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RE: Didaction


From: Jane Manner (jmanner_at_TeacherArtExchange)
Date: Tue May 21 2002 - 06:22:31 PDT

... over the summer i read every ceramics-related book i could get my
hands on - from the chemical composition of clays, physical changes that
take place during firing, building your own kiln - to the history of
porcelain and development of delftware and precolumbian vessels and
everthing else my large city library had to offer. after immersing myself
in all i could find about ceramics - the theory: science, history,
industry, contemporary movements... i fell in love with ceramics and
excitedly developed a curriculum that incorporated sharing the theory i had
learned together with studio work...

This is not the kind of "theory" we have been batting back and forth. This
is the "technique" that I have been saying the students need to learn before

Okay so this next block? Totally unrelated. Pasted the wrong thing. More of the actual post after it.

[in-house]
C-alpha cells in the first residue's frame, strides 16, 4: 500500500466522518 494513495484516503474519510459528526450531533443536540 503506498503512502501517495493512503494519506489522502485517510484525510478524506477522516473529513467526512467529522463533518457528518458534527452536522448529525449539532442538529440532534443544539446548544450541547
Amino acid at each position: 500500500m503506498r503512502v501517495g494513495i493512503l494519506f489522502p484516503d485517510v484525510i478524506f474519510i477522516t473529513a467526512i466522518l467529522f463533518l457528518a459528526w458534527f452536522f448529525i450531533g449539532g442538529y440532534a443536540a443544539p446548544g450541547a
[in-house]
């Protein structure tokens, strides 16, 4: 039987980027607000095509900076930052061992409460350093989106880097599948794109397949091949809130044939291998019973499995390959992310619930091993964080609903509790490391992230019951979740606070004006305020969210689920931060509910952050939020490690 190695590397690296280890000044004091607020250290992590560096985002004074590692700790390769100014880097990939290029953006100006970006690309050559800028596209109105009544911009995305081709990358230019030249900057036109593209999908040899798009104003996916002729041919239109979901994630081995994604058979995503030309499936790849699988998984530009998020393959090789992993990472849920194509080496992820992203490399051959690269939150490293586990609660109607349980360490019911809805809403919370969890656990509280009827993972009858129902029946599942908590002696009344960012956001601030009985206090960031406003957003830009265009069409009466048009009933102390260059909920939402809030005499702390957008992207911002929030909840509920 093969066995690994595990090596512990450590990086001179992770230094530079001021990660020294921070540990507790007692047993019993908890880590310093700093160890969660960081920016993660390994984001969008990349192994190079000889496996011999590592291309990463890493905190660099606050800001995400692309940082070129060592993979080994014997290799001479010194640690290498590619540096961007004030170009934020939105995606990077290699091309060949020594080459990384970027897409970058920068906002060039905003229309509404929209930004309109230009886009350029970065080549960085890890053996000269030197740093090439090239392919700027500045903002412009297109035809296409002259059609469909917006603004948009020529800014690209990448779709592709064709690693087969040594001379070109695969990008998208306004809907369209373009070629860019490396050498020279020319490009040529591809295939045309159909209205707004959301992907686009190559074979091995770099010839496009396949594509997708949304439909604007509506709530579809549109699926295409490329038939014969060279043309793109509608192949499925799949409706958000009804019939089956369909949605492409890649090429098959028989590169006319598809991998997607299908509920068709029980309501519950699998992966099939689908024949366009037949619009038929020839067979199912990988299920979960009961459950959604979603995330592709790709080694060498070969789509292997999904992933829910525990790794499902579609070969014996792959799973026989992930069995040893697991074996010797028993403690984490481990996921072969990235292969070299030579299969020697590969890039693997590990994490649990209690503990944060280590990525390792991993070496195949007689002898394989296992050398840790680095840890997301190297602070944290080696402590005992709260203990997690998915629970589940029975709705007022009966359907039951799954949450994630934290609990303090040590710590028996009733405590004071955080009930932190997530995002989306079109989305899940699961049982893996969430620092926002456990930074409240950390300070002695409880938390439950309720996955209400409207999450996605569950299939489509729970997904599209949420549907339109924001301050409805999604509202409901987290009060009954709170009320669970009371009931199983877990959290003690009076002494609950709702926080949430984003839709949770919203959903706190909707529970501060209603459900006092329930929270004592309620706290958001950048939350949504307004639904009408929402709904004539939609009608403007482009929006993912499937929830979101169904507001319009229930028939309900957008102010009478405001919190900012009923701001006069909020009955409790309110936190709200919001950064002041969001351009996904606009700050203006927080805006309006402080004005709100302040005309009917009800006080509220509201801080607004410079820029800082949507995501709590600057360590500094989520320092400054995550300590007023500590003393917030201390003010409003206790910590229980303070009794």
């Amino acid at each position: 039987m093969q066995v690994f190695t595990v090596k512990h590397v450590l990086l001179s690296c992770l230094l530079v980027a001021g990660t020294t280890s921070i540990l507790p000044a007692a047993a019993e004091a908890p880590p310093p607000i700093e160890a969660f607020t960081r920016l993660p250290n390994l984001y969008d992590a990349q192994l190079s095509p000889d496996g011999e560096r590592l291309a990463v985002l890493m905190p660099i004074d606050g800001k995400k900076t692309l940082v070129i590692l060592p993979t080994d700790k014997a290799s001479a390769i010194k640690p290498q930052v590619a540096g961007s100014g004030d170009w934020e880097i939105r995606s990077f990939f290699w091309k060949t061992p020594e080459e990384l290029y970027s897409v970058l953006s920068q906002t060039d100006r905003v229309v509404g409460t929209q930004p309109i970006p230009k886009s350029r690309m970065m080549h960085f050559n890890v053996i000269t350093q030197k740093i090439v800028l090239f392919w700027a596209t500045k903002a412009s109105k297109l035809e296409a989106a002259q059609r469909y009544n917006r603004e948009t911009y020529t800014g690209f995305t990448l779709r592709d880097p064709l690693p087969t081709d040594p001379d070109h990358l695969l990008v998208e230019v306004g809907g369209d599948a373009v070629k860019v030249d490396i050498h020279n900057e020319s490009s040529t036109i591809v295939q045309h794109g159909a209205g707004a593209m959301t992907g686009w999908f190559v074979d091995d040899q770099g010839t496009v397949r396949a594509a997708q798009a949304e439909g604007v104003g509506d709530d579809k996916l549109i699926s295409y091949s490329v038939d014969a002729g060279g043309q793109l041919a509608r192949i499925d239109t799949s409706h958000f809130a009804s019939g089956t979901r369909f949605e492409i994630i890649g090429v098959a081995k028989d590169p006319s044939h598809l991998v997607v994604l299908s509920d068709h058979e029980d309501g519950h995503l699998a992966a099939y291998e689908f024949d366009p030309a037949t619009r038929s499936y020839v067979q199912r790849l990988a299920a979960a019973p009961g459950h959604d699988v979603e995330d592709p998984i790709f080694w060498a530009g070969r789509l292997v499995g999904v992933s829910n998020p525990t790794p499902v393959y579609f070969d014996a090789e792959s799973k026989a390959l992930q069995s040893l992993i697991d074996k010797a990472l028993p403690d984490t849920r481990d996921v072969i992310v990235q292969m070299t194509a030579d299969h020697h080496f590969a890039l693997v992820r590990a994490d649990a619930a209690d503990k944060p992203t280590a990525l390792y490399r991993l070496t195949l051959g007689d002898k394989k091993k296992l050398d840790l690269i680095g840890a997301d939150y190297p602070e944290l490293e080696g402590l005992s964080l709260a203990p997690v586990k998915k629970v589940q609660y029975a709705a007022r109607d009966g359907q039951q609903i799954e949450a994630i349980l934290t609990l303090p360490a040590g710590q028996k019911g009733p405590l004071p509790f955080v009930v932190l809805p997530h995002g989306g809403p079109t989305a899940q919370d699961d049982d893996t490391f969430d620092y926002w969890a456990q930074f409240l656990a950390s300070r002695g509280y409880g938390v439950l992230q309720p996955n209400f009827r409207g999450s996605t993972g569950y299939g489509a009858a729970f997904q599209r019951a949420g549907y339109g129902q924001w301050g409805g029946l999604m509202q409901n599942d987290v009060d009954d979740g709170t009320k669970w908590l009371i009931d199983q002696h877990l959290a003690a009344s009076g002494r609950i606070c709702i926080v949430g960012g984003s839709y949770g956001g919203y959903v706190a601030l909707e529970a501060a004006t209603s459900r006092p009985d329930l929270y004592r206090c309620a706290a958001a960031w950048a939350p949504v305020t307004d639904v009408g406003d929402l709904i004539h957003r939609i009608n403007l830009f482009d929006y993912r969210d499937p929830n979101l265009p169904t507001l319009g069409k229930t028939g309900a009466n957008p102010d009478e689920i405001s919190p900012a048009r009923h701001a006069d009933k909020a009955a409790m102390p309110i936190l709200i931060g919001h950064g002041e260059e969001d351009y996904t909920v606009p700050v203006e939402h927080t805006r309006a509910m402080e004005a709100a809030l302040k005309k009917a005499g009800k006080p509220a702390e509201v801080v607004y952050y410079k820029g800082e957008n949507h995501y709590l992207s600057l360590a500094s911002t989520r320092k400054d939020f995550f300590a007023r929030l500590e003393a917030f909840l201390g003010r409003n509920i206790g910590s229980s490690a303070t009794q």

and as they begin to create. Knowing what happens with the clay, the kiln,
and the glazes is the "how" I've been saying students want. What has been
done before is the "what" they want to know. Seeing quality work leads to
"creativity" and quality work. Knowing what has happend historically with
an art medium and understanding how contemporary artists are producing with
that same medium helps students develop their own creativity.

You wanted direction. You wanted knowlege. You wanted an aesthetic base
from which to work. Isn't it a shame that when you were taking that course
your teacher didn't see those things as his responsibility. Everything
wasn't supposed to be up to you. You had a teacher, for Pete's sake, and he
should have taught you what you needed to know to be creative with that